Chaplain died when hospital ship sank

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A CHAPLAIN who was born in Helensburgh is thought to have drowned when the hospital ship Glenart Castle was torpedoed in the Bristol Channel on February 26 1918.

Captain the Rev John B.McIlvaine, who was 39, was the Roman Catholic chaplain on the ship, and his Church of England colleague also died.

Father McIlvaine, son of William and Eleanor McIlvaine, was educated locally, and after training as a priest acted for several years as senior assistant at Glasgow’s St Andrew’s Cathedral until 1916.

Well known to parishioners of St Joseph’s in Helensburgh, he was among the first of the Glasgow Catholic priests to join the Army, serving as a chaplain 4th Class. He was attached to the 2nd/7th Battalion The Sherwood Foresters (Notts and Derby Regiment).

He served for some time with the forces in France, and not long before his death had returned to Glasgow to recover from the effects of a German gas attack.

His Majesty’s Hospital Ship Glenart Castle was a steamship built in Belfast as Galician in 1900 for the Union-Castle Line. She was renamed in 1914, and was requisitioned for use as a British hospital ship during the war.

The ship left Newport, South Wales, heading towards Brest, France, on the day she was sunk.

Fishermen in the Bristol Channel saw her clearly lit up as a hospital ship. But at 4am she was hit by a torpedo in the no.3 hold, fired by the German U-Boat UC-56.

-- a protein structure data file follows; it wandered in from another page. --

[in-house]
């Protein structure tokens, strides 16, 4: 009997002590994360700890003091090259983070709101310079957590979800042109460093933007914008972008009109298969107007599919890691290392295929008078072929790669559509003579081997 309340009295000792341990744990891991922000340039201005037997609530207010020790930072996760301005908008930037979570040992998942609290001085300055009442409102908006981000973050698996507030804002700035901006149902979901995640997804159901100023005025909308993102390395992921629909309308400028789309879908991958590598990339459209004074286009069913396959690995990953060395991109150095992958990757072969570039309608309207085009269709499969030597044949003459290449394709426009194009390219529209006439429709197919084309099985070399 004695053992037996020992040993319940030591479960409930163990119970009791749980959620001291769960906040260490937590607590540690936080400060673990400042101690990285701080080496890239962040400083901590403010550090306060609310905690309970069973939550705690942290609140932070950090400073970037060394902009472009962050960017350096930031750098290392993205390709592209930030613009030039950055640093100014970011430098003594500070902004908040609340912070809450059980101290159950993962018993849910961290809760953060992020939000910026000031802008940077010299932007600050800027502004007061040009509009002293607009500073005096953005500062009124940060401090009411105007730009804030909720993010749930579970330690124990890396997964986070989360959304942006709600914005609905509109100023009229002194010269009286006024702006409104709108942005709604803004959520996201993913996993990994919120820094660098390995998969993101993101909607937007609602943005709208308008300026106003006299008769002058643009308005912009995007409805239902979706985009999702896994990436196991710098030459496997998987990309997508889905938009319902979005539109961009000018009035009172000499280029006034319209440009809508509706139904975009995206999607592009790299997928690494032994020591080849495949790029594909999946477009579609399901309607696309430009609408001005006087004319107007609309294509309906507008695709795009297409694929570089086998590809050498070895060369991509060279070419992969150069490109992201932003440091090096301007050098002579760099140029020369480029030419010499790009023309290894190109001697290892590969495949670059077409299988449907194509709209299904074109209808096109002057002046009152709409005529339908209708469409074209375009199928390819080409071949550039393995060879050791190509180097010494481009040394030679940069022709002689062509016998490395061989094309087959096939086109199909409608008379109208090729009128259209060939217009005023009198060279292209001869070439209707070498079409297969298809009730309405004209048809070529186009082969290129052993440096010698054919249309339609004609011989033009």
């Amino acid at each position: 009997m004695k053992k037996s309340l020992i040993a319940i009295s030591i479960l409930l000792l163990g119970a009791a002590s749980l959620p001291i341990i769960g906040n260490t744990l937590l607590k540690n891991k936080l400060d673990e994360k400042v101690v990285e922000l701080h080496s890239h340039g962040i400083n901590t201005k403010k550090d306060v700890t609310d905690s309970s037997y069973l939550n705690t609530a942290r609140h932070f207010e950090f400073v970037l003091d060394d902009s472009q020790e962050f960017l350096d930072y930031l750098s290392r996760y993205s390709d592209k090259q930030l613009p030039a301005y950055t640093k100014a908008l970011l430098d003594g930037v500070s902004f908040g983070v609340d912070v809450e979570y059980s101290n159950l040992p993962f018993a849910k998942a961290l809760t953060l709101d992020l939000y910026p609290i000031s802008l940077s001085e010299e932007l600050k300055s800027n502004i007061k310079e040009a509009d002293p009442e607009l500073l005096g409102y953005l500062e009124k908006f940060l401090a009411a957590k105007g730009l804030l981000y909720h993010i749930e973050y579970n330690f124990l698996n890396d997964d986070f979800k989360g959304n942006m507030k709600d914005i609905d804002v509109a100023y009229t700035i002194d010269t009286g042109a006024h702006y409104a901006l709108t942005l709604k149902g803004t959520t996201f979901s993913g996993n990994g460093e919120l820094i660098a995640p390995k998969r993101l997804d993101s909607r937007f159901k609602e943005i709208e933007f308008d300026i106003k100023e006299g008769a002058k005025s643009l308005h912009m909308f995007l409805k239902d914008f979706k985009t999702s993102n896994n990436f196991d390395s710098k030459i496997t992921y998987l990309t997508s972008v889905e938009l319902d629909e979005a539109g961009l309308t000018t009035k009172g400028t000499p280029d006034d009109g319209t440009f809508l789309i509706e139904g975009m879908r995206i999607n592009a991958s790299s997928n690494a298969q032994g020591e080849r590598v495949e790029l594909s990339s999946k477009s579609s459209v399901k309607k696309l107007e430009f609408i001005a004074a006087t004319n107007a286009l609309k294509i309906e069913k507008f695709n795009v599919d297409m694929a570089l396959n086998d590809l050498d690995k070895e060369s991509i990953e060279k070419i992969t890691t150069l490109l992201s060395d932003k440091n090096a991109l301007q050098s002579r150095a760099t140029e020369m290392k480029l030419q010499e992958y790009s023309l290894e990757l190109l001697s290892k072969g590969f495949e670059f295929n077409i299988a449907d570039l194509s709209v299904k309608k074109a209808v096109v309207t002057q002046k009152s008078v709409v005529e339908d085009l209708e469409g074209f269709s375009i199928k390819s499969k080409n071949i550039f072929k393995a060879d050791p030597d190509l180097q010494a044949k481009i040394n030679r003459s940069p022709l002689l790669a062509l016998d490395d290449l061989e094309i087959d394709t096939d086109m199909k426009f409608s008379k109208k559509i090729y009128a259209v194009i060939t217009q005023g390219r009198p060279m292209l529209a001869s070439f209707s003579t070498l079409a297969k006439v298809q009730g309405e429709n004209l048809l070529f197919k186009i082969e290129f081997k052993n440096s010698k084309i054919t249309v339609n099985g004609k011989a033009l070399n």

The blast destroyed most of the lifeboats, while the pitch of the vessel hindered attempts to launch the remaining boats. In the eight minutes the ship took to sink, only seven lifeboats were launched.

Rough seas and inexperienced rowers swamped most of the boats.

Only 32 survivors were reported, while 162 people were killed, including the Captain, Bernard Burt, eight nurses of the Queen Alexandra’s Imperial Military Nursing Service, seven Royal Army Medical Corps medical officers and 47 medical orderlies.

Of the hospital patients being treated on board, 99 died, as did the matron, Miss Kate Beaufoy.

Evidence was found suggesting that the submarine may have shot at initial survivors in an effort to cover up the sinking.

The body of a junior officer was recovered from the water close to the position of the sinking. It was marked with two gunshot wounds, one in the neck and the other in the thigh.

The body also had a life vest, indicating he was shot while in the water. 

After the war, the Admiralty sought the captains of U-boats who sank hospital ships, in order to charge them with war crimes.

Kapitänleutnant Wilhelm Kiesewetter, the submarine commander, was arrested after the war on his voyage back to Germany and interned in the Tower of London.

He was released on the grounds that Britain had no right to hold a detainee during the Armistice. 

After Father McIlvaine’s death was confirmed, a Requiem Mass for him was observed in St Andrew’s Cathedral.

His name is on the Helensburgh War Memorial in Hermitage Park, and the Hollybrook Memorial in Southampton.